27-Aug-2006 -- Just on my birthday, 23 August, we have left Beaumont (Texas) with a cargo of 28,000 tons of granular muraite of potash. This substance is small kernels and is used mainly as a fertilizer. We have to carry this stuff to Santos in Brazil. The voyage from Texas to Southern Brazil will take us about 17 days.
Today we arrived at the northern coast of the Island of Hispaniola. After Cuba this is the second largest island in the Caribbean. It was discovered by Columbus in December 1492 when he landed in the NW part of the island (in what is now Haitian territory). In 1493 and 1494, during his second voyage, Columbus founded a number of colonies in the eastern part of Hispaniola, and 1496 his brother founded the city of Santo Domingo on the south coast. For two decades Santo Domingo was the centre of Spanish colonial activity in the Americas.
During the seventeenth century the French became established in the western part of Hispaniola, and in 1697 the Spaniards ceded that part of the island to France. In 1795, during the French Revolutionary Wars, the Spanish were forced to cede the eastern part of the island, but with British assistance regained this territory from the newly independent Haiti in 1809. In 1821 the Dominicans declared their independence from Spain but the following year were invaded by their neighbour and remained under Haitian rule for more than two decades. In 1844 the Dominicans finally expelled the Haitians.
Following independence the Dominican Republic underwent a long period of instability under a series of short lived governments. During the 1860s the republic reunited with Spain for four years and between 1916 and 1924 the country was ruled by a US military government. In 1930 General Trujillo gained power, which he maintained by dictatorial means until his assassination in 1961. The Trujillo era saw stability and considerable economic development, but severe repression of human rights, either. A period of instability followed the death of Trujillo and in 1965-66 the United States and the Organization of American States intervened to prevent a left wing takeover of the country. In 1978 an election was held which resulted in the first peaceful transfer of power from one freely elected president to another.
The Dominican Republic is mountainous with four roughly parallel ranges, which are separated by fertile valleys. Pico Duarte, about 80 km NW of Santo Domingo, has an elevation of 3175 m and is the highest mountain in the Caribbean.
This confluence, 20N 71W close to the shore of northern Hispaniola looked very promising, but, alas, this day we had extremely heavy rain. So the result is more than mediocre, and I have to repeat this visit at my earliest convenience.
The view to South shows us Punta Brimball, the N point of Cabo Punta Isabela, and to the Southeast the Dominican coastline towards Puerto Plata. In a few moments of less rain we could see the closest settlement to the Confluence, Puerto Blanco to the SSE, which is easily identified by its bare cliffs.
Well, there is rain, but I am happy there is just rain and nothing worse...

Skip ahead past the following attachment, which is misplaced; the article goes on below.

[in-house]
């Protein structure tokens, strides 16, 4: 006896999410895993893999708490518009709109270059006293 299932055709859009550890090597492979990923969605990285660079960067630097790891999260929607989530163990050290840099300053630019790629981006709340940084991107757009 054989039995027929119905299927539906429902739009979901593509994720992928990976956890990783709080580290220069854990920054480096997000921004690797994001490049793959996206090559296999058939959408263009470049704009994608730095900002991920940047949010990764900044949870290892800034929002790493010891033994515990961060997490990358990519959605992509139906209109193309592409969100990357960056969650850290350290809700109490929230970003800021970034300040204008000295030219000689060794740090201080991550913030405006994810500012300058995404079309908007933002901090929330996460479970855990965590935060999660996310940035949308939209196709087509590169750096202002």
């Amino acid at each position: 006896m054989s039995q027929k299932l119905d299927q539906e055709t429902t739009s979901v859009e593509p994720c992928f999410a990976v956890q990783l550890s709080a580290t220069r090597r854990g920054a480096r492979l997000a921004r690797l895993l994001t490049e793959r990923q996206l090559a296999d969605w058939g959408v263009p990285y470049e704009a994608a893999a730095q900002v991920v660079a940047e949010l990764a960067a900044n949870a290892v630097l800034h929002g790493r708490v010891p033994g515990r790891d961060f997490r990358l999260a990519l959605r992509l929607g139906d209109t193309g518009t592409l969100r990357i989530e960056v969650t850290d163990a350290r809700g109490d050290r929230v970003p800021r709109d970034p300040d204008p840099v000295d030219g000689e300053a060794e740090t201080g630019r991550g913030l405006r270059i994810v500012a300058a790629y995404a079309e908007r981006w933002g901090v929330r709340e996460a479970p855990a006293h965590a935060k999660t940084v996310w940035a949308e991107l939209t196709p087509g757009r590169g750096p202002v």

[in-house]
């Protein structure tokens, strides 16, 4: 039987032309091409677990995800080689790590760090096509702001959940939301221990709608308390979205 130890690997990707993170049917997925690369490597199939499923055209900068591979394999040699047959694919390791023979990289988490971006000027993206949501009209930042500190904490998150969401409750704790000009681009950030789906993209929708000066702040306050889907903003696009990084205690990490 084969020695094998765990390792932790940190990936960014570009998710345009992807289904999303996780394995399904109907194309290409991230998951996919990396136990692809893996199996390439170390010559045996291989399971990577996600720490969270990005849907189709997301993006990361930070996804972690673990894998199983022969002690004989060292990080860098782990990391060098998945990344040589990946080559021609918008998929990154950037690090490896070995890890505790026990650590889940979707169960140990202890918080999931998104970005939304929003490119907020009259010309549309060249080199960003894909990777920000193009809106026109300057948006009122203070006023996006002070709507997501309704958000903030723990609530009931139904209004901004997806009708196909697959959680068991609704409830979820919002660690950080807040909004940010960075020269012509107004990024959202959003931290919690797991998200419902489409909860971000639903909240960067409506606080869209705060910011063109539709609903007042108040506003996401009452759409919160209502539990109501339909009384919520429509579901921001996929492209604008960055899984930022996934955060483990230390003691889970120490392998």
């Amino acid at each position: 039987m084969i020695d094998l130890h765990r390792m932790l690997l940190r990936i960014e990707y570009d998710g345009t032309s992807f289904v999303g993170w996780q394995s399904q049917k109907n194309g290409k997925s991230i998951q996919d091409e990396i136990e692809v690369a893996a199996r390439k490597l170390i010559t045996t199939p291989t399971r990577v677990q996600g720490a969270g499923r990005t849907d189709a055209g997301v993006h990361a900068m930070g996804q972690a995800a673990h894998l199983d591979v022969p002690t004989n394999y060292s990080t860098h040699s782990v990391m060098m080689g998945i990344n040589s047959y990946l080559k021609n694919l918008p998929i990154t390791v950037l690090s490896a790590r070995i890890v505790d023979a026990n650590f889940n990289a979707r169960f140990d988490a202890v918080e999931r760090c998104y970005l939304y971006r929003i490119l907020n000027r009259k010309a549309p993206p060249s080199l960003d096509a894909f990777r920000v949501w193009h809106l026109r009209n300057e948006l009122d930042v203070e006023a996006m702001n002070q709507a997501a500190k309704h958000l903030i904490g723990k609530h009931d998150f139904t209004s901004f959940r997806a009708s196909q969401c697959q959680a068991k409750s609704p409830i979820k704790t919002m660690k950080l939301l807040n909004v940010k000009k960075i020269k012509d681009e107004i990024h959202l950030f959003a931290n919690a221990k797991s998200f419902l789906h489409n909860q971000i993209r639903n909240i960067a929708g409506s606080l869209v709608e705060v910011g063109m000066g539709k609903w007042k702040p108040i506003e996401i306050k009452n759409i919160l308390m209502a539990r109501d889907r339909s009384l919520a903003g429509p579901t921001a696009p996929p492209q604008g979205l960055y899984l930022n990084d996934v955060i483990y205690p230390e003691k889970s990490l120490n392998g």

We must not forget, we have already end of August, and this is the time of the highest frequency of occurrence of hurricanes in this area, and thus every mariner has to be very alert. Already prior departure from Beaumont, I had to work out the safest passage plan. Usually, I prefer a track south of the Greater Antilles, as the Sea is more pleasant there and not so affected be NE-ly winds and currents. But when doing the planning, I spotted a tiny circle east of Barbados - a so called "Tropical Wave". A tropical wave is not yet something to worry about. A number of tropical depressions that do form remain weak and do not develop further, but others can rapidly intensify into tropical storms and hurricanes. These are liable to affect the whole Caribbean Sea. In extreme cases, winds over 100 knots (about 185 km/h) have been recorded. Their tracks are often erratic and very difficult to predict.
Soon after having left Beaumont it became clear that this tropical wave had developed into a tropical depression, and would in all likelihood intensify and pass on my intended track south of the Greater Antilles. So I changed my mind and decided to pass Cuba and Hispaniola on their northern side, transitting the Old Bahama Channel (between the Great Bahama Bank and Cuba) and to enter the Caribbean Sea through the Mona Passage later (between Hispaniola and Pueto Rico).
And indeed, when we were about abeam of Havanna two days ago, the tiny tropical wave had already changed into a severe tropical storm. Whenever the depression becomes a storm, meteorologists give them a name. Every new hurricane season they start with letter "A". This storm was named "Ernesto". We are a modern ship and therefore we have "Ocean MetManager", a weather reporting and charting program, updated online every few hours. Have a look on the MetManager screen and you will realize that we are comfortably north of Hispaniola, and "Ernesto" is passing just south of Port-au-Prince in Haiti. If I had chosen the route south of the Greater Antilles I would have had crashed full power into "Ernesto". This storm is likely to bend soon towards NW, passing over Havanna, thence turn further to NE, continuing towards Tampa (Florida) and to reach even hurricane force.
Close to tropical storms and hurricanes you always do observe torrential rain (that is what spoiled my Confluence), and when closer, mountainous seas and abnormally high tides... all good reasons to avoid them whenever feasible.
My nautical chart with which I am sailing along Hispaniola's north coast is not what one could call the newest one. It is based on US Government surveys from 1945. But it is a beautiful classic old style chart, reminding still the Filibustiers' gunpowder smoke smell over the Caribbean waves...